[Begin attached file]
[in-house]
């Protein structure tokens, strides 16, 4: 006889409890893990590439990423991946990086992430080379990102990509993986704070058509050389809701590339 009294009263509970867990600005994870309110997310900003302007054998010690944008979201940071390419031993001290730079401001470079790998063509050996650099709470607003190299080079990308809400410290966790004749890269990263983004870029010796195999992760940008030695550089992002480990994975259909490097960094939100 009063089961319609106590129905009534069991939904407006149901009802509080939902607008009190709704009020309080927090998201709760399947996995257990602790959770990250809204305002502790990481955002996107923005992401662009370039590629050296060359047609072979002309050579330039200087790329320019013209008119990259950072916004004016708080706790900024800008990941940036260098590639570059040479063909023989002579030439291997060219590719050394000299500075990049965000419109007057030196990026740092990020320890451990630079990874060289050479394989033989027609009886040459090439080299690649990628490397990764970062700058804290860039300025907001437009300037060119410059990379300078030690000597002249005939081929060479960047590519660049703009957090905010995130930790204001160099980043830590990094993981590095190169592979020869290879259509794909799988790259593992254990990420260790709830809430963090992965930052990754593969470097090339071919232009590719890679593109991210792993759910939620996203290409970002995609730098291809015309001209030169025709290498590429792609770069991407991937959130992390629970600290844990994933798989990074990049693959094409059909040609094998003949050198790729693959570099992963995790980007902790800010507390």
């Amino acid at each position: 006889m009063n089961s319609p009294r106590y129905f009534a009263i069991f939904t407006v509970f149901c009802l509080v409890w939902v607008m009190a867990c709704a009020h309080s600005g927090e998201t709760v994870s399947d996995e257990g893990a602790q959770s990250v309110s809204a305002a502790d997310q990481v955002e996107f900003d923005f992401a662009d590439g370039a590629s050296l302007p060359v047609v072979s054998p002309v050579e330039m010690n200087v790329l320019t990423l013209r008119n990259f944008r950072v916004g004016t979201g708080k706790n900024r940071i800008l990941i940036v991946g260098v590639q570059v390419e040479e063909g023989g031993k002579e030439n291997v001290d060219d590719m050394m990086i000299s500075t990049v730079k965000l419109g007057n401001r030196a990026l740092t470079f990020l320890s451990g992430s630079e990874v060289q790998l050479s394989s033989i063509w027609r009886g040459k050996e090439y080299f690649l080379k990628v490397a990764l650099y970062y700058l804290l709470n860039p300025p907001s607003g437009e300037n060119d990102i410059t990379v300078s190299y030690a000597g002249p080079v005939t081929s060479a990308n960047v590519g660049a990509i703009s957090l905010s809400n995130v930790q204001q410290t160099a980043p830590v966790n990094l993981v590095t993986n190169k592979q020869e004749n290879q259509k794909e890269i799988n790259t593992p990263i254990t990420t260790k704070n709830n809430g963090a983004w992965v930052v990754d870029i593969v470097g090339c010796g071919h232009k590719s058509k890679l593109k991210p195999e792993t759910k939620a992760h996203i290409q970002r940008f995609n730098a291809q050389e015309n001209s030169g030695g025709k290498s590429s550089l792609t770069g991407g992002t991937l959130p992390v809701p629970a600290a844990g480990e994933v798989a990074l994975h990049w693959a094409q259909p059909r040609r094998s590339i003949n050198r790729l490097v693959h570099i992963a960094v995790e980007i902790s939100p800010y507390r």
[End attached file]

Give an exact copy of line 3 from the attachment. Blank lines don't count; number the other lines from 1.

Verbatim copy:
């Amino acid at each position: 006889m009063n089961s319609p009294r106590y129905f009534a009263i069991f939904t407006v509970f149901c009802l509080v409890w939902v607008m009190a867990c709704a009020h309080s600005g927090e998201t709760v994870s399947d996995e257990g893990a602790q959770s990250v309110s809204a305002a502790d997310q990481v955002e996107f900003d923005f992401a662009d590439g370039a590629s050296l302007p060359v047609v072979s054998p002309v050579e330039m010690n200087v790329l320019t990423l013209r008119n990259f944008r950072v916004g004016t979201g708080k706790n900024r940071i800008l990941i940036v991946g260098v590639q570059v390419e040479e063909g023989g031993k002579e030439n291997v001290d060219d590719m050394m990086i000299s500075t990049v730079k965000l419109g007057n401001r030196a990026l740092t470079f990020l320890s451990g992430s630079e990874v060289q790998l050479s394989s033989i063509w027609r009886g040459k050996e090439y080299f690649l080379k990628v490397a990764l650099y970062y700058l804290l709470n860039p300025p907001s607003g437009e300037n060119d990102i410059t990379v300078s190299y030690a000597g002249p080079v005939t081929s060479a990308n960047v590519g660049a990509i703009s957090l905010s809400n995130v930790q204001q410290t160099a980043p830590v966790n990094l993981v590095t993986n190169k592979q020869e004749n290879q259509k794909e890269i799988n790259t593992p990263i254990t990420t260790k704070n709830n809430g963090a983004w992965v930052v990754d870029i593969v470097g090339c010796g071919h232009k590719s058509k890679l593109k991210p195999e792993t759910k939620a992760h996203i290409q970002r940008f995609n730098a291809q050389e015309n001209s030169g030695g025709k290498s590429s550089l792609t770069g991407g992002t991937l959130p992390v809701p629970a600290a844990g480990e994933v798989a990074l994975h990049w693959a094409q259909p059909r040609r094998s590339i003949n050198r790729l490097v693959h570099i992963a960094v995790e980007i902790s939100p800010y507390r």